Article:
U.S. Mayor Article

Best Practice: Fort Wayne Adopts Six Sigma Methodology to Improve City Services

June 11, 2001


With his references to "black belts" and "master black belts," some City employees thought Fort Wayne Mayor Graham Richard was promoting the martial arts when he brought Six Sigma to City government. But with several process improvement projects completed and more in the works, City employees along with citizens and business leaders are beginning to appreciate Six Sigma's promise as a method for improving municipal services. Pioneered by Motorola in the 1980s and later adopted by Allied Signal and General Electric, Six Sigma gives employees the tools to measure and analyze data. Employees learn to use data, not intuition, to enhance productivity and/or improve customer service. With his first hand Six Sigma experience in the private sector, Mayor Richard saw no reason it couldn't work in City government. As a result, Fort Wayne is one of the first, if not the first, municipality to use Six Sigma.

What is "Sigma"?

At its core, Six Sigma is a method of achieving process improvement by eliminating defects as well as the opportunity for defects. The idea is that if you can measure how many defects you have in a process or procedure, you can figure out how to eliminate those defects. The word "sigma" is a statistical term that measures how far a given process deviates from perfection. The number six indicates the "level of sigma," or the closeness to perfection. For example, two sigma would indicate a process that is perfect 69.1% of the time. A three sigma process is perfect 93.32% of the time. To achieve Six Sigma, a process must be perfect 99.99966% of the time. However Six Sigma is more than an abstract statistical concept. For example, a municipal water utility operating at 3.8 sigma would produce unsafe drinking water for 15 minutes each day. Operating at Six Sigma, the occurrence of unsafe drinking water would drop to one minute every seven months. Adopting Six Sigma means training your employees to think like both engineers and detectives, searching out defects in processes that contribute to waste and poor quality.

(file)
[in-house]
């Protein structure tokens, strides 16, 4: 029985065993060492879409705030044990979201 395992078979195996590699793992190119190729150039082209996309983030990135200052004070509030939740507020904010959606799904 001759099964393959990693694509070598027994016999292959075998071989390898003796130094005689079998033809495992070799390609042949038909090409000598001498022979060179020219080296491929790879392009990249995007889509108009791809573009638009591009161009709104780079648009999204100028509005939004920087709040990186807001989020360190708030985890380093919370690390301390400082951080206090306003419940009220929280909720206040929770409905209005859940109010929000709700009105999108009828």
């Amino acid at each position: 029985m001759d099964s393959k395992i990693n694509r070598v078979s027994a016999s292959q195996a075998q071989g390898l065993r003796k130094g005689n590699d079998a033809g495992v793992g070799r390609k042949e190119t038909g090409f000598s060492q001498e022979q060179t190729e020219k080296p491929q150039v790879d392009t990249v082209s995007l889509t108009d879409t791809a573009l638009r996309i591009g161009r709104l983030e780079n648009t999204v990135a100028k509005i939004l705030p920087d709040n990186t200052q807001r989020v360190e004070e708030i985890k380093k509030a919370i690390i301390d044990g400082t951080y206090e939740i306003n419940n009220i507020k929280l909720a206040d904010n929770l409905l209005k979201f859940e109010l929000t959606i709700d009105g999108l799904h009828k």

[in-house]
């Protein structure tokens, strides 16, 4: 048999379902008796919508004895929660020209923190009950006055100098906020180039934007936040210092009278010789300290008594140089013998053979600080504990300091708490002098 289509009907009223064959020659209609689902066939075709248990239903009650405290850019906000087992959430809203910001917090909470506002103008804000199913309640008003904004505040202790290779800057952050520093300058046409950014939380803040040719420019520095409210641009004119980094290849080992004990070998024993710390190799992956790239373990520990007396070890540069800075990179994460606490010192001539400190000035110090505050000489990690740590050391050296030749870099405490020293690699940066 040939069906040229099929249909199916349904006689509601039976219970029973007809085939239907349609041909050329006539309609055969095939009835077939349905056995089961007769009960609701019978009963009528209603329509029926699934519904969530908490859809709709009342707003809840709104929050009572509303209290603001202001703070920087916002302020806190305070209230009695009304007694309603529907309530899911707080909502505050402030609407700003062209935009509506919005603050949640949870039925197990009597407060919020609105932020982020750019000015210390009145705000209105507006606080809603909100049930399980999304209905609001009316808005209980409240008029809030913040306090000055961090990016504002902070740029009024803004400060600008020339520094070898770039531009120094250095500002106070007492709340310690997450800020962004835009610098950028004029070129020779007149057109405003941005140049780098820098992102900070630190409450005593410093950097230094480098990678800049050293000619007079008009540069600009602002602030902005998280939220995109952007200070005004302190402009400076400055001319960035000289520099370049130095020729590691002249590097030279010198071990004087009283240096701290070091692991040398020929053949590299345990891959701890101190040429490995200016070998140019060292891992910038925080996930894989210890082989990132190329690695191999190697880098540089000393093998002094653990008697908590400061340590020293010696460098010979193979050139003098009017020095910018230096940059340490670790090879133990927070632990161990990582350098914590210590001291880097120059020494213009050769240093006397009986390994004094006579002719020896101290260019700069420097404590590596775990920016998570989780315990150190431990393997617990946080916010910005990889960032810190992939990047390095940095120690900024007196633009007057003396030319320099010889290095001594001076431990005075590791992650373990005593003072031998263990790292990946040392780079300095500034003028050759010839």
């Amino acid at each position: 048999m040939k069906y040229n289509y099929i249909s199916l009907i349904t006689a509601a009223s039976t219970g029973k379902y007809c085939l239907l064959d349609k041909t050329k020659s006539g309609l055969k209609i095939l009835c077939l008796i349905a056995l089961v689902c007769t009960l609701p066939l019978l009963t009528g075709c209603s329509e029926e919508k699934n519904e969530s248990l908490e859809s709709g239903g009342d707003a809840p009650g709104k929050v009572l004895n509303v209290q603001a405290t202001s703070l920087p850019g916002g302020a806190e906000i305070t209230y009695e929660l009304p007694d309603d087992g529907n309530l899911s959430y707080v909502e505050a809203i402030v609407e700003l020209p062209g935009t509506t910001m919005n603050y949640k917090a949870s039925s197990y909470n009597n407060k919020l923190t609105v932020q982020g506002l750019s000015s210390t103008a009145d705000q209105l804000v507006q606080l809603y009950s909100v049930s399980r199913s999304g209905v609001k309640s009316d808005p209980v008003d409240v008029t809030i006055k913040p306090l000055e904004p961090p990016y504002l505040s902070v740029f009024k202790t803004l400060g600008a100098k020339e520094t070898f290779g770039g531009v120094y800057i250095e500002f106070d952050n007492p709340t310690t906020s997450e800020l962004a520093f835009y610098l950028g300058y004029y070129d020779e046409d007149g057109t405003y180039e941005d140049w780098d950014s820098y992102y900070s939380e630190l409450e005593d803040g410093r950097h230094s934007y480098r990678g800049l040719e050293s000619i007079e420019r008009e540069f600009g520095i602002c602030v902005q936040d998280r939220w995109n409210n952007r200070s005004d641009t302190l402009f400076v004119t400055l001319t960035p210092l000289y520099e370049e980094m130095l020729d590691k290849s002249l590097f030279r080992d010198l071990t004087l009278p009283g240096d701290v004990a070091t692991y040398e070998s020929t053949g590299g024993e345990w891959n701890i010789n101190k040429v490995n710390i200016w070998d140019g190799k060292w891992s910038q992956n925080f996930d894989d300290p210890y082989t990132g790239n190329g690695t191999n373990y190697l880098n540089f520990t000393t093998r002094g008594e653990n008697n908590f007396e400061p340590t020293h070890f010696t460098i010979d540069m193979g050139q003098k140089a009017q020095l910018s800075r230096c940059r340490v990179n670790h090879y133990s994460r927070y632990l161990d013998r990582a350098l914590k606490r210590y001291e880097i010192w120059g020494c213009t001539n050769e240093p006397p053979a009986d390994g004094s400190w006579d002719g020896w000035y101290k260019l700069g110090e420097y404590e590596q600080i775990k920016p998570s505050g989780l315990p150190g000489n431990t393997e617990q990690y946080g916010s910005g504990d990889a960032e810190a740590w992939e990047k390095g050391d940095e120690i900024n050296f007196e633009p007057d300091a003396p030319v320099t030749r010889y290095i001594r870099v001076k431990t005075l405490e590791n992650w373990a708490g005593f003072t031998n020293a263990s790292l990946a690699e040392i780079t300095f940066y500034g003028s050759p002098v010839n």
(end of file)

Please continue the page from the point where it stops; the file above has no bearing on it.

Six Sigma in Municipal Government

While Motorola's Six Sigma efforts focused on manufacturing, General Electric used the methodology in all phases of operations. The move paid off. In 1999, Six Sigma saved the company more than $2 billion. General Electric CEO Jack Welch called Six Sigma "the most important initiative GE has ever takenÉit is part of the genetic code of our future leadership." Upon taking office in January 2000, Mayor Richard quickly enrolled the City of Fort Wayne into membership in the Northeast Indiana TQM Network. Richard founded this quality learning network in 1991. It now includes more than 40 area companies and organizations that share best practices and leverage training resources. Prior to this shared learning approach, only large corporations could afford Six Sigma training. However, thanks to the TQM Network, small and medium sized companies, non-profit organizations and local government could now provide Six Sigma training to their employees.

Led by Michele Hill, appointed to the City's newly created position of quality enhancement manager, and Roger Hirt, a Six Sigma master black belt formerly with General Electric, Fort Wayne's six sigma program is off to a great start. Currently, 10 City employees from a variety of departments have received Six Sigma Black Belt training. In addition, each trainee must complete a City approved project. As a result of some of these projects, the City reduced larcenies by 19 percent in a targeted area of the City, increased fire code re-inspections by 23 percent while reducing the time to re-inspection by 17 days, and increased the percentage of transportation engineering change orders within an accepted tolerance by 21 percent.

But perhaps the most shining example of Six Sigma's potential in a municipal setting comes from a most unglamorous process: waste activated sludge. Cheryl Cronin, of the City's Water Pollution Control Plant, set her sights on increasing the amount of waste activated sludge processed through the plant's centrifuge. It might not sound exciting but the results are impressive.

The Payoff

As a direct result of Cronin's project, the City avoided $1.7 million in improvements to the WPC Plant's digester, the digester's use of alternative fuels dropped 98 percent and the operating time on the process decreased by four hours per day. And these are just a few of the immediate benefits. More promising are the longer-term benefits of Six Sigma for City of Fort Wayne employees as well as citizens.

"With tools like Six Sigma in the hands of City workers, we can not only provide quality training for our employees, but now we can also measure and improve customer satisfaction," Cronin said. "This is a win-win situation for everyone living in Fort Wayne or using services offered by the City."

At a time when citizens are demanding better government service at a lower cost, Six Sigma is giving City employees the tools to deliver consistent, reliable service while saving tax dollars at the same time.

For more information, contact Vince Robinson, City of Fort Wayne, 219-427-1120 (vince.robinson@ci.ft-wayne.in.us)

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